DEA criticized for opiods
The Justice Department’s inspector general said this week that the federal Drug Enforcement Administration was slow to respond to the opioid epidemic. It reduced the use of a regulatory tool and allowed continual increases in the amount of pills that could be produced.
If the 400,000 opioid-related deaths over the past 20 years count for anything, it’s that everyone was slow to respond to the prescription drug problem.
The government and several of its agencies, including the DEA, approved the medication in the first place and then allowed problems to go on for far too long. But opioid manufacturers and distributors certainly paid more attention to rising sales instead of health issues. Doctors and hospitals had to be aware that addiction cases were rising.
Worst of all, public inattention or indifference to opioids may have played a role. This probably is because drug addiction typically involved illegal narcotics, not medicine approved for pain relief. In the end, the legitimate use of opioids like OxyContin for severe pain relief cases got overshadowed by all the pain the medication created. Which is no surprise, as prescription opioids are the first cousins of heroin, whose addictive properties are well documented.
Opioid manufacturers and distributors, who are likely to pay billions of dollars to settle lawsuits over the drugs, have defended themselves by saying the government should share the blame for the addiction problem. The Justice Department’s report may help their case, but it’s ridiculous to assess a large share of the fault anywhere other than to those who made a lot of money producing these drugs.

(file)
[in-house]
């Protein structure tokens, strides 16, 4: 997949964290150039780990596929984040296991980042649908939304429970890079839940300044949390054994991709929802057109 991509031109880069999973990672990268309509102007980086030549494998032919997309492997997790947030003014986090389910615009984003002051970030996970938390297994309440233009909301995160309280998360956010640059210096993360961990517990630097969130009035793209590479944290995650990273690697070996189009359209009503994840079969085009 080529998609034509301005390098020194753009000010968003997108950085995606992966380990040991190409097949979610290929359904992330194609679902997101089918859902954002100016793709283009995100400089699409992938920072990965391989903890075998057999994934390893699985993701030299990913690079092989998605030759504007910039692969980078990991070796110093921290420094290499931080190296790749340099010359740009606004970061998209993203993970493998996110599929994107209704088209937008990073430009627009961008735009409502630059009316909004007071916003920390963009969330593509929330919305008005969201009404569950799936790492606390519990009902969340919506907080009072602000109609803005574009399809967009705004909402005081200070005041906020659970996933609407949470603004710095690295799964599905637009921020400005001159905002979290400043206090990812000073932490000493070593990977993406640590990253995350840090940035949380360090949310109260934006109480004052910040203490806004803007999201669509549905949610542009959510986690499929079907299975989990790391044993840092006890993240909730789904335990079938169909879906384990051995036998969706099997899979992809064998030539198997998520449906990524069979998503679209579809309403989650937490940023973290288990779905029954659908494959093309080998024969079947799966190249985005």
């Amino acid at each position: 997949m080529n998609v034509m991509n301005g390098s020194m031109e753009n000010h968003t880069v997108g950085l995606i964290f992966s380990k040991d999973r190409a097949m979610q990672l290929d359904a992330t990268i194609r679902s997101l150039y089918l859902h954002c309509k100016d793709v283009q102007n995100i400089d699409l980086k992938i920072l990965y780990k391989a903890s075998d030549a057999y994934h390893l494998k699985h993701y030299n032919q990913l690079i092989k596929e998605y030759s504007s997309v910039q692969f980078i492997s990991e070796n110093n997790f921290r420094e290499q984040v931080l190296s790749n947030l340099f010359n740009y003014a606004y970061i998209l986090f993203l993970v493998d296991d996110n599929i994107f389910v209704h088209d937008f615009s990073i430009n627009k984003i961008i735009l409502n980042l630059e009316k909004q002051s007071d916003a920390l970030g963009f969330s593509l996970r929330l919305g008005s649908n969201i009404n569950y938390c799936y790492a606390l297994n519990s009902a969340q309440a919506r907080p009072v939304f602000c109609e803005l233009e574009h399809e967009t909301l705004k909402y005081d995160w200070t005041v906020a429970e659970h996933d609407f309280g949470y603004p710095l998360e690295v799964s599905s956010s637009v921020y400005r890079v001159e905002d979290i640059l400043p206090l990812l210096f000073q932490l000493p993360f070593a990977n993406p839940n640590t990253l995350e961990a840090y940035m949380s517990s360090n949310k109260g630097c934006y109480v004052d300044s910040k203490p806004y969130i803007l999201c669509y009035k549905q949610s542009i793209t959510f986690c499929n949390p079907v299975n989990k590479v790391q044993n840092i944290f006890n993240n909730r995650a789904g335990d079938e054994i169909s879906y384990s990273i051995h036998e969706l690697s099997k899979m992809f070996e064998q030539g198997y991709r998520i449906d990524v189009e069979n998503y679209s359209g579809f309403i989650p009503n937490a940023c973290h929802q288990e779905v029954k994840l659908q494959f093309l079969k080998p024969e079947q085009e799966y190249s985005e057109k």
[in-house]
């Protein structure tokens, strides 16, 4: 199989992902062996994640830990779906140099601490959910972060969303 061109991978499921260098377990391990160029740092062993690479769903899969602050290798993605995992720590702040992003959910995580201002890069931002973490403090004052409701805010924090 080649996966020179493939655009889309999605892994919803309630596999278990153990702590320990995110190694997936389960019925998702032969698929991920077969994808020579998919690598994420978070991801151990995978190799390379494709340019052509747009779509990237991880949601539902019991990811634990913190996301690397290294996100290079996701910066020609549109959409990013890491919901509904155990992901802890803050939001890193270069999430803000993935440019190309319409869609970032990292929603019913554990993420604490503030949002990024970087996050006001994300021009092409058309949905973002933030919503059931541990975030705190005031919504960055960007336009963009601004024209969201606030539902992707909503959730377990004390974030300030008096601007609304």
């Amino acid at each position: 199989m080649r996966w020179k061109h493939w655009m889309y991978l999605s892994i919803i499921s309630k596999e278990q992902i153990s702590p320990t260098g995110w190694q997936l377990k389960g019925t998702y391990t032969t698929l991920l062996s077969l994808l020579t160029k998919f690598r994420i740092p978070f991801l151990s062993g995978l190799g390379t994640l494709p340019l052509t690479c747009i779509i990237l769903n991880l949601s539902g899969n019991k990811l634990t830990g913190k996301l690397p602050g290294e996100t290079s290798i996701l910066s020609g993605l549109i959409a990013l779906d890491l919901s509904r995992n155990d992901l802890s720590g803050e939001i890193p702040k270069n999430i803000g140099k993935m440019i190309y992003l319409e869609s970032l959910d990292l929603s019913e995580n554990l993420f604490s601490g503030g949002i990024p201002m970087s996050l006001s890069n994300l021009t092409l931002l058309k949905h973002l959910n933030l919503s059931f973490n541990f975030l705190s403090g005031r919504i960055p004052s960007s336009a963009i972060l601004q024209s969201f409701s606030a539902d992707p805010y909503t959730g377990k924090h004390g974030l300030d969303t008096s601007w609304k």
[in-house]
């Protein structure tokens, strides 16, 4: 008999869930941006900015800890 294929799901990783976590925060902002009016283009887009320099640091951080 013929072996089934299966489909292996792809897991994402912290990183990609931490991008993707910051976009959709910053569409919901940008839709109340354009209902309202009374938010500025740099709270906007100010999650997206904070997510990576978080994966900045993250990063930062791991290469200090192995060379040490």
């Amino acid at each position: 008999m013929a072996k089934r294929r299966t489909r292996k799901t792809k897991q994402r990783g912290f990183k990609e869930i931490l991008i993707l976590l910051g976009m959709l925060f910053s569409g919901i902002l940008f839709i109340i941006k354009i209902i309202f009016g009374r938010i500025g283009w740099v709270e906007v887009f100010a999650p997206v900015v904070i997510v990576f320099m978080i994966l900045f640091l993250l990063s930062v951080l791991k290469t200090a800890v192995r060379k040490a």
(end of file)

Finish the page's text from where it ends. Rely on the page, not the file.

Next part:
It’s definitely puzzling that the DEA seemed to ignore the “enforcement” part of its name when it came to opioids. In 2011, for example, it issued 59 immediate suspension orders against manufacturers and distributors in an effort to keep pills from getting into illegal sales channels. By 2015, it issued only five suspensions, even though opioid deaths were rising and the addiction problems were obvious.
You can bet that drugmakers and others who benefitted from rising opioid sales were skillful lobbyists. Their talking points probably included the contention that government’s role should be to let the free market work efficiently. Now that opioids have proven themselves to be deathly efficient, no one should be allowed to claim that the government didn’t do enough to prevent everything that happened.